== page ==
Frequently Asked Questions

Question: Are my athletic activities considered a hobby or a business?

Answer: That depends on your intent. Generally, if you engage in any activity with a profit motive, then the activity can be considered a business activity.


Question: If I show a loss on my tax return for my athletic activities for 3 consecutive years, is it true the IRS will deem my business a hobby?

Answer: No. The emphasis is on any business is intent. It is not uncommon for start-up businesses to operate at a loss for the first 5 years before turning over a profit. The only IRS requirement is that the business/activity is conducted with the intent of generating a profit. This requirement applies to professional athletes also (particularly to track and field athletes who may train for several years before earning a sponsorship contract, bonus and/or prize purse(s).


Question: Is income earned overseas subject to federal income tax?

Answer: Yes. All domestic and world-wide income is subject to federal income taxation and must be reported on your U.S. income tax return. This requirement holds true even if you do not receive a tax reporting form such as a W-2, 1099 or foreign equivalent. However, if you meet certain requirements, you may exclude certain foreign income.


Question: What happens if I do not report cash prizes earned overseas?

Answer: Under-reporting income can result in serious consequences such as fines, penalties, additional taxes and even imprisonment.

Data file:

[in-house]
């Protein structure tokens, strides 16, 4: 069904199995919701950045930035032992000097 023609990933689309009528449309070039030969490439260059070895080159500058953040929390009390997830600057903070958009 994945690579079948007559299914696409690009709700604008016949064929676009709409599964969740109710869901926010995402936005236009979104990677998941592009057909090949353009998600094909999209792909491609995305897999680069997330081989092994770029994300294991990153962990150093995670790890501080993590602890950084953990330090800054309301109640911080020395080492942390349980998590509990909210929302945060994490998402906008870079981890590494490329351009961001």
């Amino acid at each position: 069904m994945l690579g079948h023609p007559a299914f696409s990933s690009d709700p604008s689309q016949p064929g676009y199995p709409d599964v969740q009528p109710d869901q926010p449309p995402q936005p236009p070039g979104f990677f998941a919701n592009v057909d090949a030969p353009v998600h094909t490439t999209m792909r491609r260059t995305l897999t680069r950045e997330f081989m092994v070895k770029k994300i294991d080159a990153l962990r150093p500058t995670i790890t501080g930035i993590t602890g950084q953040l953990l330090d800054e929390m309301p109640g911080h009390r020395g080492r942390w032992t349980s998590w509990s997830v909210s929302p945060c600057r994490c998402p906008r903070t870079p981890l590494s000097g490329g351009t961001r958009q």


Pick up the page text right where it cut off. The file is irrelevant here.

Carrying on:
Question: What is the jock tax?

Answer: Jock tax is the tax levied on professional athletes in many states and some of the cities where they play or compete.


Question: If I earn a prize purse or appearance fee in states other than my resident state, is it subject to multi-state taxation?

Answer: Certainly. This is affectionally called the jock tax and is a tax nightmare for many CPAs and clients who are professional athletes in the NFL, MLB, NHL and track and field.


Question: What triggers a 1099-MISC filing?

Answer: If you earn $600 or more for services rendered (competition, appearance fees, modeling, sponsorship, etc) you will receive a 1099-MISC Income form to report income earned on your U.S. Income Tax Return. Likewise, if you pay anyone $600 or more for services rendered (coach, agent, trainer, pace-setter, etc), you must file a 1099-MISC form with the IRS and send a copy to the payee.


Question: Should I incorporate myself as a professional athlete?

Answer: While there are certainly advantages to incorporating yourself as an athlete, such as eliminating self-employment taxes (if corporation is structured properly), incorporating athletes must be determined on a case-by-case basis. Depending on income level, filing status, projected future income, and other factors, it may be advantageous to look into setting up a corporate structure to shave down your tax bill.




If you have additional questions, please contact us.